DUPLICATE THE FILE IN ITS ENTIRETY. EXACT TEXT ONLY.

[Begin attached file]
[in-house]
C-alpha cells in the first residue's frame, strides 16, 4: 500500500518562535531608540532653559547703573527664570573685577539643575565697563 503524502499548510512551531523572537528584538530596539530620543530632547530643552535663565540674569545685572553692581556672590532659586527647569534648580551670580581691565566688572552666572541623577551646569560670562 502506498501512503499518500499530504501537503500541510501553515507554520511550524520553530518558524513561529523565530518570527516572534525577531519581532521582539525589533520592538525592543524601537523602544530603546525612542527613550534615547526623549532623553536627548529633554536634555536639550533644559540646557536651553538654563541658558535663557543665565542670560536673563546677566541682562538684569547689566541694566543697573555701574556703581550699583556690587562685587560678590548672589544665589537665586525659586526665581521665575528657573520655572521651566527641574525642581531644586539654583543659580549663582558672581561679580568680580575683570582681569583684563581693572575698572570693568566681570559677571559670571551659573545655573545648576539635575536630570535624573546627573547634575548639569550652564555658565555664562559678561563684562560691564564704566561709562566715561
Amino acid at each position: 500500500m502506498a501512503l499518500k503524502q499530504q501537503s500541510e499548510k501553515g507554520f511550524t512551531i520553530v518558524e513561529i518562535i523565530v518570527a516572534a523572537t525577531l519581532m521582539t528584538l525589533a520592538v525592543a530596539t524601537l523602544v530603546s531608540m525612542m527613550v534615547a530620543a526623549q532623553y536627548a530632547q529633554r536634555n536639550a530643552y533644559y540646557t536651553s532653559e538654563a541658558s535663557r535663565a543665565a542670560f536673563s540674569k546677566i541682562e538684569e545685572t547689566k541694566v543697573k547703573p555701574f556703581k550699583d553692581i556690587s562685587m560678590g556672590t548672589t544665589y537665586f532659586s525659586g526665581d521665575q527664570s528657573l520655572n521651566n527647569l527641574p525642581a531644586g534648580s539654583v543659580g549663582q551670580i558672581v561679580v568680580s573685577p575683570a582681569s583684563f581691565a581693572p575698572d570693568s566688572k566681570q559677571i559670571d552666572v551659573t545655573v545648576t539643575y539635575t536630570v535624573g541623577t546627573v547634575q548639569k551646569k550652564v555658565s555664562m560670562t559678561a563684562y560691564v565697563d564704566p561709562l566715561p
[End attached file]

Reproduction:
[in-house]
C-alpha cells in the first residue's frame, strides 16, 4: 500500500518562535531608540532653559547703573527664570573685577539643575565697563 503524502499548510512551531523572537528584538530596539530620543530632547530643552535663565540674569545685572553692581556672590532659586527647569534648580551670580581691565566688572552666572541623577551646569560670562 502506498501512503499518500499530504501537503500541510501553515507554520511550524520553530518558524513561529523565530518570527516572534525577531519581532521582539525589533520592538525592543524601537523602544530603546525612542527613550534615547526623549532623553536627548529633554536634555536639550533644559540646557536651553538654563541658558535663557543665565542670560536673563546677566541682562538684569547689566541694566543697573555701574556703581550699583556690587562685587560678590548672589544665589537665586525659586526665581521665575528657573520655572521651566527641574525642581531644586539654583543659580549663582558672581561679580568680580575683570582681569583684563581693572575698572570693568566681570559677571559670571551659573545655573545648576539635575536630570535624573546627573547634575548639569550652564555658565555664562559678561563684562560691564564704566561709562566715561
Amino acid at each position: 500500500m502506498a501512503l499518500k503524502q499530504q501537503s500541510e499548510k501553515g507554520f511550524t512551531i520553530v518558524e513561529i518562535i523565530v518570527a516572534a523572537t525577531l519581532m521582539t528584538l525589533a520592538v525592543a530596539t524601537l523602544v530603546s531608540m525612542m527613550v534615547a530620543a526623549q532623553y536627548a530632547q529633554r536634555n536639550a530643552y533644559y540646557t536651553s532653559e538654563a541658558s535663557r535663565a543665565a542670560f536673563s540674569k546677566i541682562e538684569e545685572t547689566k541694566v543697573k547703573p555701574f556703581k550699583d553692581i556690587s562685587m560678590g556672590t548672589t544665589y537665586f532659586s525659586g526665581d521665575q527664570s528657573l520655572n521651566n527647569l527641574p525642581a531644586g534648580s539654583v543659580g549663582q551670580i558672581v561679580v568680580s573685577p575683570a582681569s583684563f581691565a581693572p575698572d570693568s566688572k566681570q559677571i559670571d552666572v551659573t545655573v545648576t539643575y539635575t536630570v535624573g541623577t546627573v547634575q548639569k551646569k550652564v555658565s555664562m560670562t559678561a563684562y560691564v565697563d564704566p561709562l566715561p